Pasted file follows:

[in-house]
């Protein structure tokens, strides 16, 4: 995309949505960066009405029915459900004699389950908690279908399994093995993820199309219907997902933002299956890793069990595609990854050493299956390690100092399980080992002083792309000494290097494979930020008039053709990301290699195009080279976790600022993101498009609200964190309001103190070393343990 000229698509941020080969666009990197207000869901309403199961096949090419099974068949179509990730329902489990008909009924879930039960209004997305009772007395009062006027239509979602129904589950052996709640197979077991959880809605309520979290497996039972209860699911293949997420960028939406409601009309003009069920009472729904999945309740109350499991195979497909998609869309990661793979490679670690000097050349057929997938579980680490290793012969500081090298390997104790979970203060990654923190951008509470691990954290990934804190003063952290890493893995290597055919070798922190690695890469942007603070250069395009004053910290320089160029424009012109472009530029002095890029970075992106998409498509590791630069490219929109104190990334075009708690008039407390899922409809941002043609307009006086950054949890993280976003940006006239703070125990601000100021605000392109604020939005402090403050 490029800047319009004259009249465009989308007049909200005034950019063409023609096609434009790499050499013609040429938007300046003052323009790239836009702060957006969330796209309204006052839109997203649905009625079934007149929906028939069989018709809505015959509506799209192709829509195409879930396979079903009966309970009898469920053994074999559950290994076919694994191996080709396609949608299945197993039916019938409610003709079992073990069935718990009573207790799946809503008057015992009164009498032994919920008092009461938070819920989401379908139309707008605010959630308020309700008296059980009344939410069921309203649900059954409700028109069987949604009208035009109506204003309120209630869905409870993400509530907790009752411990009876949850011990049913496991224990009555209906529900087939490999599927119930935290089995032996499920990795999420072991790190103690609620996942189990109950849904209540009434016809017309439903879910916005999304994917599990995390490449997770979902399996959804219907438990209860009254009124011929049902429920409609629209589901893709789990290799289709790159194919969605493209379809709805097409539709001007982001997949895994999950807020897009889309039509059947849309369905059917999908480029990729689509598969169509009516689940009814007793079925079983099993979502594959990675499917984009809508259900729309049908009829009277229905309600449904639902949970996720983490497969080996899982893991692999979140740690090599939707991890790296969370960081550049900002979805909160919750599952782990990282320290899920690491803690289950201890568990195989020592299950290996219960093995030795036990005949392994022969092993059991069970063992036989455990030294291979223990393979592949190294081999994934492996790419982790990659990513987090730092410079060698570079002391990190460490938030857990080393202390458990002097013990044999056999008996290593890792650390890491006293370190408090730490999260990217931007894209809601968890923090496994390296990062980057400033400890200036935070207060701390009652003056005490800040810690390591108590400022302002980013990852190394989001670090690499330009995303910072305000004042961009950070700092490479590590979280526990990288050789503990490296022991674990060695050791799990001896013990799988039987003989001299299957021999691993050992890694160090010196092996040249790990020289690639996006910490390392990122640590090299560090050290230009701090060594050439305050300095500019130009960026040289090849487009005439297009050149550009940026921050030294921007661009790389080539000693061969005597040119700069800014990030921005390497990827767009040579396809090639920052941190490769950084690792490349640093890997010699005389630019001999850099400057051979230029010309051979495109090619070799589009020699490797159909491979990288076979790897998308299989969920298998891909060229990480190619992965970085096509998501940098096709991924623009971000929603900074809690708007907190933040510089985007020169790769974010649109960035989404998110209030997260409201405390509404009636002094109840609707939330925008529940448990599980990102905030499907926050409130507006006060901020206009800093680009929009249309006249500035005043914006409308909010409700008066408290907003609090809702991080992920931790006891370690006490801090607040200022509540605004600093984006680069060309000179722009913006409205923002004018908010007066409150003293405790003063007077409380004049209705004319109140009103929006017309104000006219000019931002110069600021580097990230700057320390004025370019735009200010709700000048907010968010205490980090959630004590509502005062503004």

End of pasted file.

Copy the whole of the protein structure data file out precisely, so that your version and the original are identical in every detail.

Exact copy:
[in-house]
């Protein structure tokens, strides 16, 4: 995309949505960066009405029915459900004699389950908690279908399994093995993820199309219907997902933002299956890793069990595609990854050493299956390690100092399980080992002083792309000494290097494979930020008039053709990301290699195009080279976790600022993101498009609200964190309001103190070393343990 000229698509941020080969666009990197207000869901309403199961096949090419099974068949179509990730329902489990008909009924879930039960209004997305009772007395009062006027239509979602129904589950052996709640197979077991959880809605309520979290497996039972209860699911293949997420960028939406409601009309003009069920009472729904999945309740109350499991195979497909998609869309990661793979490679670690000097050349057929997938579980680490290793012969500081090298390997104790979970203060990654923190951008509470691990954290990934804190003063952290890493893995290597055919070798922190690695890469942007603070250069395009004053910290320089160029424009012109472009530029002095890029970075992106998409498509590791630069490219929109104190990334075009708690008039407390899922409809941002043609307009006086950054949890993280976003940006006239703070125990601000100021605000392109604020939005402090403050 490029800047319009004259009249465009989308007049909200005034950019063409023609096609434009790499050499013609040429938007300046003052323009790239836009702060957006969330796209309204006052839109997203649905009625079934007149929906028939069989018709809505015959509506799209192709829509195409879930396979079903009966309970009898469920053994074999559950290994076919694994191996080709396609949608299945197993039916019938409610003709079992073990069935718990009573207790799946809503008057015992009164009498032994919920008092009461938070819920989401379908139309707008605010959630308020309700008296059980009344939410069921309203649900059954409700028109069987949604009208035009109506204003309120209630869905409870993400509530907790009752411990009876949850011990049913496991224990009555209906529900087939490999599927119930935290089995032996499920990795999420072991790190103690609620996942189990109950849904209540009434016809017309439903879910916005999304994917599990995390490449997770979902399996959804219907438990209860009254009124011929049902429920409609629209589901893709789990290799289709790159194919969605493209379809709805097409539709001007982001997949895994999950807020897009889309039509059947849309369905059917999908480029990729689509598969169509009516689940009814007793079925079983099993979502594959990675499917984009809508259900729309049908009829009277229905309600449904639902949970996720983490497969080996899982893991692999979140740690090599939707991890790296969370960081550049900002979805909160919750599952782990990282320290899920690491803690289950201890568990195989020592299950290996219960093995030795036990005949392994022969092993059991069970063992036989455990030294291979223990393979592949190294081999994934492996790419982790990659990513987090730092410079060698570079002391990190460490938030857990080393202390458990002097013990044999056999008996290593890792650390890491006293370190408090730490999260990217931007894209809601968890923090496994390296990062980057400033400890200036935070207060701390009652003056005490800040810690390591108590400022302002980013990852190394989001670090690499330009995303910072305000004042961009950070700092490479590590979280526990990288050789503990490296022991674990060695050791799990001896013990799988039987003989001299299957021999691993050992890694160090010196092996040249790990020289690639996006910490390392990122640590090299560090050290230009701090060594050439305050300095500019130009960026040289090849487009005439297009050149550009940026921050030294921007661009790389080539000693061969005597040119700069800014990030921005390497990827767009040579396809090639920052941190490769950084690792490349640093890997010699005389630019001999850099400057051979230029010309051979495109090619070799589009020699490797159909491979990288076979790897998308299989969920298998891909060229990480190619992965970085096509998501940098096709991924623009971000929603900074809690708007907190933040510089985007020169790769974010649109960035989404998110209030997260409201405390509404009636002094109840609707939330925008529940448990599980990102905030499907926050409130507006006060901020206009800093680009929009249309006249500035005043914006409308909010409700008066408290907003609090809702991080992920931790006891370690006490801090607040200022509540605004600093984006680069060309000179722009913006409205923002004018908010007066409150003293405790003063007077409380004049209705004319109140009103929006017309104000006219000019931002110069600021580097990230700057320390004025370019735009200010709700000048907010968010205490980090959630004590509502005062503004």